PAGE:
And speaking of popular Nutcrackers, Mark Morris’ provocative The Hard Nut will be back at BAM in mid-December. As for newer Mark  Morris, he’s premiering a new ballet on opening night (October 21) of the very interesting ABT fall season at the Koch. Also on that program and new to the company: the severe yet ravishing back-to-back pair of pas de trois by Frederick Ashton, Monotones I and Monotones II. This is important choreography (music by Satie). Throw in the company premiere of Balanchine’s enchanting Valse-Fantaisie, Kurt Jooss’s powerful anti-war The Green Table, Twyla Tharp’s large-scale Brahms-Haydn Variations, Company B—the Paul Taylor hit to the Andrews Sisters—and more, and you have an exciting season.

Meanwhile, beginning September 30, this year’s “Fall for Dance” marathon hits City Center. The season opens with Miami City Ballet’s first New York appearance in half a dozen years (with Balanchine’s thrilling Allegro Brillante.) The five programs have something for everyone—tap (Michelle Dorrance), Hispanic, Indian; choreographers Pam Tamowitz, Doug Elkins and Stephen Petronio; leading companies—Alvin Ailey, Paul Taylor, Boston Ballet, Houston, San Francisco; Bill Irwin and Tyler Peck (an intriguing combination); and—most unsettling (or something) title—Killer Pig, from the Israeli company L-E-V.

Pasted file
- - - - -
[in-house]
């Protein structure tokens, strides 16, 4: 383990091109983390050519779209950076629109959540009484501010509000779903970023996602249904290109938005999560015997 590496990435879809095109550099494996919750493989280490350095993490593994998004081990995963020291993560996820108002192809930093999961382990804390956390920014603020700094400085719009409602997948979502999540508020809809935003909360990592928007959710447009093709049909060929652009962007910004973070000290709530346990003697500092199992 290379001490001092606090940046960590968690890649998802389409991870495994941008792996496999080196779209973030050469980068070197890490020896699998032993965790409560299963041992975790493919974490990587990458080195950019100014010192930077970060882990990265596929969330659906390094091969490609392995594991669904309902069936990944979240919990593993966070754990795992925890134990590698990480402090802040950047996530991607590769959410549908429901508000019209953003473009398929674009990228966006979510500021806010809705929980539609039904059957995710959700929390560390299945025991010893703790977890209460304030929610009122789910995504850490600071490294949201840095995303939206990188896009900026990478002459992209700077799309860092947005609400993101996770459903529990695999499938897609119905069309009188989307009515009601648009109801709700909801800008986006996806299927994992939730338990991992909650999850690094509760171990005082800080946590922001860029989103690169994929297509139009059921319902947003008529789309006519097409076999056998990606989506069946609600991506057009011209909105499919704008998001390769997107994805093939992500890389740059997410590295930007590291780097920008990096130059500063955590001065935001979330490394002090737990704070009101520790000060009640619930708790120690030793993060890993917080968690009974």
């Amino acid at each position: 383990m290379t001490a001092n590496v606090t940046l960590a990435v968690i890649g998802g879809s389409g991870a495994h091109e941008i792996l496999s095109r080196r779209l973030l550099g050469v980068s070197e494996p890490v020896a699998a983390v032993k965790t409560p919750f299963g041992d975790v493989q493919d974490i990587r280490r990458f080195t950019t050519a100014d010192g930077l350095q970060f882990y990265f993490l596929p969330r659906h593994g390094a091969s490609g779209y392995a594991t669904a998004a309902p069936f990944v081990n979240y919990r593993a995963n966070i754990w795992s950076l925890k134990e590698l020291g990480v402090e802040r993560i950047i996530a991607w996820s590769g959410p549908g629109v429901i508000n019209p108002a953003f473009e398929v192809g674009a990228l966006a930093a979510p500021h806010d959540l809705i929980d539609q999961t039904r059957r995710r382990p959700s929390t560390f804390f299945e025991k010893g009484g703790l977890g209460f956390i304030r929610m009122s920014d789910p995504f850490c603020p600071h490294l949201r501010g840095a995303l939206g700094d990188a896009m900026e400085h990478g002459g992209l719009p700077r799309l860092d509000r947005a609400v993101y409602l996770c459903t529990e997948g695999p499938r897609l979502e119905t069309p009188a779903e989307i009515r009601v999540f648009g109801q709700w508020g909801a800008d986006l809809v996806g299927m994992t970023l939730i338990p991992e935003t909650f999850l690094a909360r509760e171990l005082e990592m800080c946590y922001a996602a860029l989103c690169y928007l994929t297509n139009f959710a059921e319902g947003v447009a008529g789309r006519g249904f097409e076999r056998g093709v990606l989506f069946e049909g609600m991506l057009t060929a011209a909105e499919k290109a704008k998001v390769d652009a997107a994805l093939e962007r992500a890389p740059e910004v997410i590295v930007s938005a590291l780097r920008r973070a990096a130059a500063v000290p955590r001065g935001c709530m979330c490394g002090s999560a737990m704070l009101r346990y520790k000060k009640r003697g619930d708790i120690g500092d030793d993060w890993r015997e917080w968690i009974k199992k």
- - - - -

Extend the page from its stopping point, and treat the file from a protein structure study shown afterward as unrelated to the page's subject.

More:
Alvin Ailey's Revelations. (Photo by Christopher Duggan)
Alvin Ailey’s Revelations. (Photo by Christopher Duggan)

And City Center wouldn’t be City Center if the Alvin Ailey juggernaut wasn’t checking in early in December. Four premieres: Robert Battle, artistic director; Kyle Abraham (he’s everywhere); Rennie Harris (always fun); and most highly anticipated, at least by me, Ronald K. Brown, with Open Door to a Cuban-inflected jazz score. Revivals, new productions (including Ailey’s first success, Blues Suite), and, of course, a billion performances of Revelations.